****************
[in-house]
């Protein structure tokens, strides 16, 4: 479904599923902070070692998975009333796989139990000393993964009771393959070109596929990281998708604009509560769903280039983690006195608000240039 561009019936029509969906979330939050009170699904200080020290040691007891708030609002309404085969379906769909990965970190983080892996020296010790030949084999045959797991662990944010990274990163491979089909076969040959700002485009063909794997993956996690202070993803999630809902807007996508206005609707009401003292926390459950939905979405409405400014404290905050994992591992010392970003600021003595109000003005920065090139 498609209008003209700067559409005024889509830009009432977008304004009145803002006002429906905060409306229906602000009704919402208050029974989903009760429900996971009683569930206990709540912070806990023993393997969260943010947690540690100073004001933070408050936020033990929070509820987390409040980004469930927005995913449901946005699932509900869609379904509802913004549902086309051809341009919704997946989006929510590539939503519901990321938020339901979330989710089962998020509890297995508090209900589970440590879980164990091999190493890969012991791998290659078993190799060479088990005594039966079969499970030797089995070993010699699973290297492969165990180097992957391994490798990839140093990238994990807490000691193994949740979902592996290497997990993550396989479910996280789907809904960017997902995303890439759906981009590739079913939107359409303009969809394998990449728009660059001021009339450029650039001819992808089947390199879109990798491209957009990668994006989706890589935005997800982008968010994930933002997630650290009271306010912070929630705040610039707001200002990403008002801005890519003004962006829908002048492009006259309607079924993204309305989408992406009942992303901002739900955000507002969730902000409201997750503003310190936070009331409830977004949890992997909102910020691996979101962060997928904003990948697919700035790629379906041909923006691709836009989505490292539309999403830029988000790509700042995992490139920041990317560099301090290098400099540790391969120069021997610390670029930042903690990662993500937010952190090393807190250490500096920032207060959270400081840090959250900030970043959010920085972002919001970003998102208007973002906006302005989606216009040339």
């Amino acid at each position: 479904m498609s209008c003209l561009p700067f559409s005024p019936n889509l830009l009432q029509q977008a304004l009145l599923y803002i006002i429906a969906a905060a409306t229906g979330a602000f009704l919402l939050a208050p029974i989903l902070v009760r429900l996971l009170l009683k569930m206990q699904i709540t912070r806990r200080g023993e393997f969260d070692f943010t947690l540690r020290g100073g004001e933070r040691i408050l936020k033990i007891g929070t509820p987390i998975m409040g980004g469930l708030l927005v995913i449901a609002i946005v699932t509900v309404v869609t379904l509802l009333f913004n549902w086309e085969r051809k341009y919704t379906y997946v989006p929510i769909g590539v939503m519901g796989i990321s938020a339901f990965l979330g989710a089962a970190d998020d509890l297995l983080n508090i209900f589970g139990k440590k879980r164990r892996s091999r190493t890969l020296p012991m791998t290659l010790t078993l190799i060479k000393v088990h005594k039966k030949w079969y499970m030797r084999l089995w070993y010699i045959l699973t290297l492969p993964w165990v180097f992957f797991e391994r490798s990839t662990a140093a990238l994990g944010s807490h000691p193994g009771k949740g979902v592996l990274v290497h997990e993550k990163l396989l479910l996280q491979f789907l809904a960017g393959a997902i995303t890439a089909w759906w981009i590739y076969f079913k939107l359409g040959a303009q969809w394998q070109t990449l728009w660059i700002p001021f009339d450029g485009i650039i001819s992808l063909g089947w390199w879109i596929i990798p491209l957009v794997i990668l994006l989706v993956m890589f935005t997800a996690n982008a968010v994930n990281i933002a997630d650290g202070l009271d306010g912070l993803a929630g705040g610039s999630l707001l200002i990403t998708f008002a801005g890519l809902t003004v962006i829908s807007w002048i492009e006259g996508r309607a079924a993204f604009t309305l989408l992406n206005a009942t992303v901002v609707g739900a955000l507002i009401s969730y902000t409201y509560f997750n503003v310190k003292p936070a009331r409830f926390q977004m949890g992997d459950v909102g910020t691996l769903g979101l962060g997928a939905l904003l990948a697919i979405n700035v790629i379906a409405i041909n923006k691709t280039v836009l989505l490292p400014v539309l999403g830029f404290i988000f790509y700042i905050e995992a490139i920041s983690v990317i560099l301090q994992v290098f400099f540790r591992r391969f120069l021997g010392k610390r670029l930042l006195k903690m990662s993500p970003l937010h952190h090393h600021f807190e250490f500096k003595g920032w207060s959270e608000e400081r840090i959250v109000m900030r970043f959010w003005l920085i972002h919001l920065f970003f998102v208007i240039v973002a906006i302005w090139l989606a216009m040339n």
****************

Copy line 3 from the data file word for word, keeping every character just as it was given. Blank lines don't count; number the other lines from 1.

């Amino acid at each position: 479904m498609s209008c003209l561009p700067f559409s005024p019936n889509l830009l009432q029509q977008a304004l009145l599923y803002i006002i429906a969906a905060a409306t229906g979330a602000f009704l919402l939050a208050p029974i989903l902070v009760r429900l996971l009170l009683k569930m206990q699904i709540t912070r806990r200080g023993e393997f969260d070692f943010t947690l540690r020290g100073g004001e933070r040691i408050l936020k033990i007891g929070t509820p987390i998975m409040g980004g469930l708030l927005v995913i449901a609002i946005v699932t509900v309404v869609t379904l509802l009333f913004n549902w086309e085969r051809k341009y919704t379906y997946v989006p929510i769909g590539v939503m519901g796989i990321s938020a339901f990965l979330g989710a089962a970190d998020d509890l297995l983080n508090i209900f589970g139990k440590k879980r164990r892996s091999r190493t890969l020296p012991m791998t290659l010790t078993l190799i060479k000393v088990h005594k039966k030949w079969y499970m030797r084999l089995w070993y010699i045959l699973t290297l492969p993964w165990v180097f992957f797991e391994r490798s990839t662990a140093a990238l994990g944010s807490h000691p193994g009771k949740g979902v592996l990274v290497h997990e993550k990163l396989l479910l996280q491979f789907l809904a960017g393959a997902i995303t890439a089909w759906w981009i590739y076969f079913k939107l359409g040959a303009q969809w394998q070109t990449l728009w660059i700002p001021f009339d450029g485009i650039i001819s992808l063909g089947w390199w879109i596929i990798p491209l957009v794997i990668l994006l989706v993956m890589f935005t997800a996690n982008a968010v994930n990281i933002a997630d650290g202070l009271d306010g912070l993803a929630g705040g610039s999630l707001l200002i990403t998708f008002a801005g890519l809902t003004v962006i829908s807007w002048i492009e006259g996508r309607a079924a993204f604009t309305l989408l992406n206005a009942t992303v901002v609707g739900a955000l507002i009401s969730y902000t409201y509560f997750n503003v310190k003292p936070a009331r409830f926390q977004m949890g992997d459950v909102g910020t691996l769903g979101l962060g997928a939905l904003l990948a697919i979405n700035v790629i379906a409405i041909n923006k691709t280039v836009l989505l490292p400014v539309l999403g830029f404290i988000f790509y700042i905050e995992a490139i920041s983690v990317i560099l301090q994992v290098f400099f540790r591992r391969f120069l021997g010392k610390r670029l930042l006195k903690m990662s993500p970003l937010h952190h090393h600021f807190e250490f500096k003595g920032w207060s959270e608000e400081r840090i959250v109000m900030r970043f959010w003005l920085i972002h919001l920065f970003f998102v208007i240039v973002a906006i302005w090139l989606a216009m040339n």